The ectodomain of CD209 and CD209L is composed of the neck region followed by the CRD. These domains also represent the most distinct and functional features of these two receptors. The neck region which is a repeat of 23 amino acids (Figure 2B), is involved in protein dimerization/oligomerization, and may also contribute to increased pathogen recognition and concentration of pathogens at the cell surface. The neck region forms an α-helical coiled-coil fold that is thought to stabilize the oligomerization of CD20 family proteins. The presence of CRD on the ectodomain is paramount to recognition of mannose, fucose- or galactose-containing structures on the pathogens and the cellular ligands by CD209 and CD209L. It is thought that within the CRD a highly conserved EPN motif (Glu-Pro-Asn) is responsible for recognition of mannose, fucose- or galactose-containing structures. Yet, despite a high degree of homology of the amino acid residues in the CRD of CD209L and CD209, there is evidence for differential recognition of oligosaccharide structures by these receptors. For example, CD209L appears to prefer mannose oligosaccharides but not fucose-containing carbohydrates such as LewisX (LeX) glycans . Interestingly, a recent analysis revealed that N-glycosylation of SARS-CoV-2 spike protein is largely oligomannose-type glycans, which may account for the strong binding of SARS-CoV-2 spike protein with CD209L and CD209. Furthermore, while the ectodomain of CD209L contains two N-glycosylation sequons, at sites N92 and N361 (Figure 2B), only N92 is occupied.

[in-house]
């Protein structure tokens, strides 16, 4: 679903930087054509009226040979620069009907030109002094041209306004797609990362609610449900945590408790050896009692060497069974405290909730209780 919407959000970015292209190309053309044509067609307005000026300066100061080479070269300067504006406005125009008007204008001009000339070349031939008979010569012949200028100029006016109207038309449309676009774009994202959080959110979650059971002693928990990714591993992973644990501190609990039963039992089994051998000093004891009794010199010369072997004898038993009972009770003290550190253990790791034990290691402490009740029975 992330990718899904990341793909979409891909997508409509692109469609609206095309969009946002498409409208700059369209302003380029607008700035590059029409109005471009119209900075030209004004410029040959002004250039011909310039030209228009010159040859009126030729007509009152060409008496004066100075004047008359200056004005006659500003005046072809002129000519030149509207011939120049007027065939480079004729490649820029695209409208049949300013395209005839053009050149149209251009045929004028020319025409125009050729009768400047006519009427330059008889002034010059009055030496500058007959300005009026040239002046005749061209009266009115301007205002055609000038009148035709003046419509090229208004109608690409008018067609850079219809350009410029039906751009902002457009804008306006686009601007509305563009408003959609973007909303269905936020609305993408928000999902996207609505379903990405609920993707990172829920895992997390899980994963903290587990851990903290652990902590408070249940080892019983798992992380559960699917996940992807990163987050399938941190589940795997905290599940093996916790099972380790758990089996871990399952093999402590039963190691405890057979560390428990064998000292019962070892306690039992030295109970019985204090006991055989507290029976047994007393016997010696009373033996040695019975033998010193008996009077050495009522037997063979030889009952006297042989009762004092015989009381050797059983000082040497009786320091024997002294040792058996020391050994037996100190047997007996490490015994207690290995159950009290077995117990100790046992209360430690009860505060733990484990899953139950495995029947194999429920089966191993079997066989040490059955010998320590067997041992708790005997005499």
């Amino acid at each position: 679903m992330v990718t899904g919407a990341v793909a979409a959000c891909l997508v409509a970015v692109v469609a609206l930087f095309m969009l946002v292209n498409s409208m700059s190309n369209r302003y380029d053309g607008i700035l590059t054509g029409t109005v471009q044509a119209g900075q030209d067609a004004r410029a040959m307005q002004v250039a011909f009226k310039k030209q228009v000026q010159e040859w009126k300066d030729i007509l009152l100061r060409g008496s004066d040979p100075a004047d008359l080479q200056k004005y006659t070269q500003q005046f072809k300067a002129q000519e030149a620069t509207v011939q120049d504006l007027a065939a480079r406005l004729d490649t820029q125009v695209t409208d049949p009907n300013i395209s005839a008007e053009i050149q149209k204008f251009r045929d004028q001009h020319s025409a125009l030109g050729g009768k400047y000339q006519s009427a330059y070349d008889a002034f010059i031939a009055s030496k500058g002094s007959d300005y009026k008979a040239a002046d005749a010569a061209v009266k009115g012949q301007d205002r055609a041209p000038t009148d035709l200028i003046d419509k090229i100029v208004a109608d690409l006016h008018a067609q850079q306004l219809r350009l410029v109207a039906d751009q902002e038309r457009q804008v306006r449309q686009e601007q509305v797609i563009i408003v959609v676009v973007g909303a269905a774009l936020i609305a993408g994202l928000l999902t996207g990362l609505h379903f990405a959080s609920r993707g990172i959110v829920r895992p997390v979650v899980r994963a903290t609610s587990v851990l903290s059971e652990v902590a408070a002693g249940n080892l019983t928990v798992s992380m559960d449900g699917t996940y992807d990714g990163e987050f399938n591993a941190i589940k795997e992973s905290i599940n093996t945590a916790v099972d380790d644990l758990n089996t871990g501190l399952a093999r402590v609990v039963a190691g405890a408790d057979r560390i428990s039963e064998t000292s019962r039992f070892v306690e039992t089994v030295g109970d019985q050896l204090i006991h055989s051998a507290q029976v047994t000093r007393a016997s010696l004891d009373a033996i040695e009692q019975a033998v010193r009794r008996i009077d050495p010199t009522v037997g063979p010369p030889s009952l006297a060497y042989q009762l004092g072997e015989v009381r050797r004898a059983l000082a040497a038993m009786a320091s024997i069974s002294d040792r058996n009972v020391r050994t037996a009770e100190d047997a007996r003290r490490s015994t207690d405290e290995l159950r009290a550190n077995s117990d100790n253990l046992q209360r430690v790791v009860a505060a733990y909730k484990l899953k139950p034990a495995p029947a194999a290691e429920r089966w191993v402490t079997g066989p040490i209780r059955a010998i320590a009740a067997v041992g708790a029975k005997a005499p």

Curiously, removal of N-glycosylation on the CD209L increases the binding of CD209L with the SARS-CoV-2 spike protein, suggesting that N-glycosylation of CD209L may generate a hindrance for the CRD-mediated glycoprotein interaction and may have impact in virus tropism and transmissibility in vivo. A similar hindering mechanism for ligand-receptor interaction by N-glycosylation was reported for an unrelated receptor tyrosine kinase, vascular endothelial receptor-2 (VEGFR-2) interaction with its ligand . Another important, yet poorly understood aspect of CD209 family proteins is their cytoplasmic N-terminus domain, which is vital for their signal transduction relays. To date, there is no evidence for potential posttranslational modifications (PTMs) or a direct protein interaction between the cytoplasmic N-terminus domains of CD209L and CD209 with the signaling proteins. Unlike many of their counterpart receptors, the cytoplasmic N-terminus domains of CD209L and CD209 contain no conserved immunoreceptor tyrosine-based inhibitory (ITIM, V/IXYXXL/I/V) motif, which interacts with the Src-homology 2 (SH2) domain containing proteins . While, the cytoplasmic N-terminus domains of CD209L contains no tyrosine residue, the cytoplasmic N-terminus domain of CD209 contains one tyrosine residue with a weak sequence homology to ITIM motif (Figure 2B). But, there is no experimental evidence whether the key tyrosine (Y31) residue is phosphorylated and recruits any SH2 domain signaling proteins to CD209. Furthermore, there are multiple serine/threonine residues (four on the CD209 and 8 on the CD209L) on the cytoplasmic N-terminus domains of CD209L and CD209 (Figure 2B), which potentially could be phosphorylated. Similarly, there are multiple lysine (K) residues on the cytoplasmic N-terminus domain of CD209L and CD209 with potential to undergo ubiquitination. In particular, K5, which is conserved both in CD209L and CD209, has a high probability to be ubiquitinated. Ubiquitin modification regulates both proteolytic and non-proteolytic functions of proteins.